Australian citizen scientists are helping to catch shooting stars in the vast skies of outback Australia and to track the impact of climate change on species in our warming oceans.
Curtin University’s Fireballs in the Sky project invites people to use a smartphone app to record and submit the time, location, trajectory and appearance of meteors they spot.
By triangulating these reports with observations from an array of cameras in remote Western and South Australia, scientists can try to determine where the meteorite may have come from and where it landed.
The participants get to experience the highs (and occasional lows) of scientific endeavour, as well as learning about planetary science.
“It’s about giving the public access to something not normally accessible—the workings of a real, legitimate research project,” says Gemma Mullaney, Geoscience Outreach Officer at Curtin University.
Meanwhile, marine biologists working on the Range Extension Database and Mapping project—or ‘Redmap’—are tracking shifts in species distributions using photographs taken by divers and fishers. Redmap was inspired by a finding that 80 per cent of Tasmanian rock lobster fishers didn’t consider climate change a problem, despite observing its effects on the marine environment.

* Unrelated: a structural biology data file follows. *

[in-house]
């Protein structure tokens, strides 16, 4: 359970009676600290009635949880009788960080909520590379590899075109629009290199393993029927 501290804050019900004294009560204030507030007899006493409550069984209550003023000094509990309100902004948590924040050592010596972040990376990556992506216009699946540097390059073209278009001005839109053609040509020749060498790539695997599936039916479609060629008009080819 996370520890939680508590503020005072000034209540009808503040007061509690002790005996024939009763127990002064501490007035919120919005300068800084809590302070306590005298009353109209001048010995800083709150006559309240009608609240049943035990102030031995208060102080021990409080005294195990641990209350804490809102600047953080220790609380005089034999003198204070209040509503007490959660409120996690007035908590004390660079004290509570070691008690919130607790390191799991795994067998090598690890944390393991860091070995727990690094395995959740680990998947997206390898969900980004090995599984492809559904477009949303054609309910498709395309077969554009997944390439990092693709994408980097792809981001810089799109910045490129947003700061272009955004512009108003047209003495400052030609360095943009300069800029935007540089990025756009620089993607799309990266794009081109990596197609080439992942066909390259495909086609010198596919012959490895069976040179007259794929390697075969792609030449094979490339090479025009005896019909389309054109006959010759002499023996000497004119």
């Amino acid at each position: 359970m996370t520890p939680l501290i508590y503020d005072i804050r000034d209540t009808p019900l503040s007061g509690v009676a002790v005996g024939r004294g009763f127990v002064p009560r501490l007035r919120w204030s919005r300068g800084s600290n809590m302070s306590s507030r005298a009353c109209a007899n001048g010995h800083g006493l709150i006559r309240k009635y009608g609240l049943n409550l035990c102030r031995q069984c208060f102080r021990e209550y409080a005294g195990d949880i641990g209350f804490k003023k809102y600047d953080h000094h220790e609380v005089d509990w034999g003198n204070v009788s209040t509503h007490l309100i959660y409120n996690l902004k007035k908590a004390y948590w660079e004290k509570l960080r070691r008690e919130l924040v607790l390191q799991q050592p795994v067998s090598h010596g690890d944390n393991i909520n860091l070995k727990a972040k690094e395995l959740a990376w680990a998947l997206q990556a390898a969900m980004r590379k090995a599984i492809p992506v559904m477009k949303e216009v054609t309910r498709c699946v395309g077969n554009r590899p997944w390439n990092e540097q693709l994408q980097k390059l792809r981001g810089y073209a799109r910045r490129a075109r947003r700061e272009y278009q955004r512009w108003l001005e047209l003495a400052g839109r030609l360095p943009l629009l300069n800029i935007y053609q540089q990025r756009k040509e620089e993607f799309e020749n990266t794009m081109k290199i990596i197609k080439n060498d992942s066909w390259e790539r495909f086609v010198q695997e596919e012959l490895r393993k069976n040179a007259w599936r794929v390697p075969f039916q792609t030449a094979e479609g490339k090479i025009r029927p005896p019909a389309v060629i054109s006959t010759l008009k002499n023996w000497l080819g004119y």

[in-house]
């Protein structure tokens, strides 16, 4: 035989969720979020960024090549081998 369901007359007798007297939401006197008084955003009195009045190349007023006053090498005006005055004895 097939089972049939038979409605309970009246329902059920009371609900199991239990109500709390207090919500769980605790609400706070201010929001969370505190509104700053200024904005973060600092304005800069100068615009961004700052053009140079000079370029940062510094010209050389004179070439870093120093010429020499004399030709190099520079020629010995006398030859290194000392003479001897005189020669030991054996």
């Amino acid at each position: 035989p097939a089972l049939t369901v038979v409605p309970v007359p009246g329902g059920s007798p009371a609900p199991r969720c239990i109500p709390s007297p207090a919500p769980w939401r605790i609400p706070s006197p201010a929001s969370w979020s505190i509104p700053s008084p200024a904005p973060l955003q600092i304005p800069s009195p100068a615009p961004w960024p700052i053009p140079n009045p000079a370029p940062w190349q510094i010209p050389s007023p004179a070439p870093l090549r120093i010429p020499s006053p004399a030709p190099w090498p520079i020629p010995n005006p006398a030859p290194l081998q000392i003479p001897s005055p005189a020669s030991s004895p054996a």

“The public often don’t get the science of climate change modelling,” says Gretta Pecl, Redmap founder and senior research fellow at the Institute for Marine and Antarctic Studies at the University of Tasmania.
“But people understand the simple idea that fish that prefer warmer waters might move farther south if the oceans are warming.”
The involvement of citizen scientists enables the project to cover a huge area, and helps identify and prioritise locations and species for future research. The two projects are amongst some 63 backed by Inspiring Australia.